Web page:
As it happens, the cafe hosts monthly open-mic nights, nurturing a “meshing of the new and the old.” Many nights are dominated by poetry, but the most recent one turned into a discussion group. Topics ranged from love, to politics, to business. People are welcomed to get on their soapbox or announce plays, album release parties, etc. There have been conversations about why bodegas now carry certain products, such as soy milk, when they could have been used before. Duane said, “For the all the years I’ve been here none of the bodegas on Myrtle Avenue looked the way they [do] now.” He further added that something opened 24-hours, as opposed to the little rotating window at night, would have been really beneficial to the community in the past.

At Bloom, the interactions that happen between the old and the new are indicative of people’s desire to relate and connect. Newcomers have shown up to the cafe looking for apartments and, believe it or not, natives have responded with information about openings in their own buildings. Newcomers can also learn about renters rights from locals. Duane said, “The folks that have been here the longest, they’ll tell you what numbers to call, how long a repair should take…they are good sources that new folks could benefit from.” Of course, this leads to more complex anxieties. A few long-term residents have discussed the rising rent costs. When young White people move in, Duane overhears “our ‘indigenous’ people” saying, “well, I can’t afford that rent, so now I have to move out.” Duane, who has lived in Bushwick since 2003, affirms that the rents have “at least doubled in the last three or four years.”

A place that breeds social forums may not solve all the looming problems right away, but it certainly opens up empathetic lines that are necessary for change. Bloom wants to see more local businesses that reflect the actual community. “[When] I see only Macs all along the window, I know most people living within the community wouldn’t even go in. [It’s] a deterrent. They think they can’t afford a place like that; that it’s not for them. You’re catering to one group. Most of the folks here are turned off by that.” The layout of Bloom, in some senses, purposefully tries to keep class lines blurry. When one walks by, the first thing one sees is not computers, but people. That’s not to say that customers should be ashamed of the computers they own, but it’s definitely food for thought to think about the implications of status symbols.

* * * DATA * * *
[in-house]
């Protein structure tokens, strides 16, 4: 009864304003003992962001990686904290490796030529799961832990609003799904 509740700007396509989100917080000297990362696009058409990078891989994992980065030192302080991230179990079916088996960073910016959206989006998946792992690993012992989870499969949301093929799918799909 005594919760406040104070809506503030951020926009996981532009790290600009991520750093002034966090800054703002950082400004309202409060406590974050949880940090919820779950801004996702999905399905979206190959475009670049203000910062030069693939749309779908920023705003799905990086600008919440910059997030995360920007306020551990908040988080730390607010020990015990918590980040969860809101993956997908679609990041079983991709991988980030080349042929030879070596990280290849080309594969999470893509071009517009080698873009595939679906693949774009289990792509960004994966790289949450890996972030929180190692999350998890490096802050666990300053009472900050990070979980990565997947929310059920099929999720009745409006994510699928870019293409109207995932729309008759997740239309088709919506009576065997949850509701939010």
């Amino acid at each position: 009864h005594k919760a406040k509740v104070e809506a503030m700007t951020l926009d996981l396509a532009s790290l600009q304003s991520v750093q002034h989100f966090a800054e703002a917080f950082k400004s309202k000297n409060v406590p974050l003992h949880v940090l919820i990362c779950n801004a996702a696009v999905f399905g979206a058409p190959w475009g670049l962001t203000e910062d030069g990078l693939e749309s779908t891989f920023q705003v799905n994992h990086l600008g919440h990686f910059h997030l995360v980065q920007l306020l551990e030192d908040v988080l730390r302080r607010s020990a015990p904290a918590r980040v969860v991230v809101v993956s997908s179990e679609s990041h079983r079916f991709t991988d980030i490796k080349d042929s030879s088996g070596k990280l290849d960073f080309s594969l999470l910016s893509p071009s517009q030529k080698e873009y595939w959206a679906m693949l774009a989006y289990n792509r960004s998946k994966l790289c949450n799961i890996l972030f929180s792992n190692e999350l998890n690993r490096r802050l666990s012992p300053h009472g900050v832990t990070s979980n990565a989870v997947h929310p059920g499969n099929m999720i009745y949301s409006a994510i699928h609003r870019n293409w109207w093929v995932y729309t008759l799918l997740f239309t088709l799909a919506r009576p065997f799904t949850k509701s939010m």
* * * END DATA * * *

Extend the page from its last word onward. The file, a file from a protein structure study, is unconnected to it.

According to Duane, “A lot of places use that old rustic look. I’m all for recycling…but that look is not really my personality…The recycled look is more of a hipster kind of thing,” Duane explained. I have to admit that I agree with him on that one. Of course, there’s nothing wrong with that. People like what they like, but if you’re willing to get outside your comfort zone you can discover new things that you like even more. Bloom tries to encourage open-mindedness. “We want to make this in essence, kind of like your paper’s name, like a bridge.” They try to keep their offerings diverse, just like Bushwick.

I looked up at the cafe’s most popular fixture, a print that says “Make Tea, Not War.” It encapsulates what is so wonderful about Bloom. “Whatever the issue is, you have the opportunity to have your voice heard,” Duane said. The family refuses to let Bloom be pigeonholed. Their broad appeal is evident from the customers they have, which range from tourists, to natives, to young artists, to new families. As a medium for the community, they’ve fostered smaller businesses. For example, there are soap makers and jewelry designers to whom they’ve given space to sell their wares. I, for one, felt very welcomed and am looking forward to sipping smoothies in their backyard as soon as summer hits!

 Jennifer Lubanko, who works at Bloom, welcomes all to partake in the spacious backyard!

Jennifer Lubanko, who works at Bloom, welcomes all to partake in the spacious backyard!

Bloom Cafe is located at 996 Broadway between Willoughby Avenue and Ditmars Street.

Originally published on Bushwick Bridge.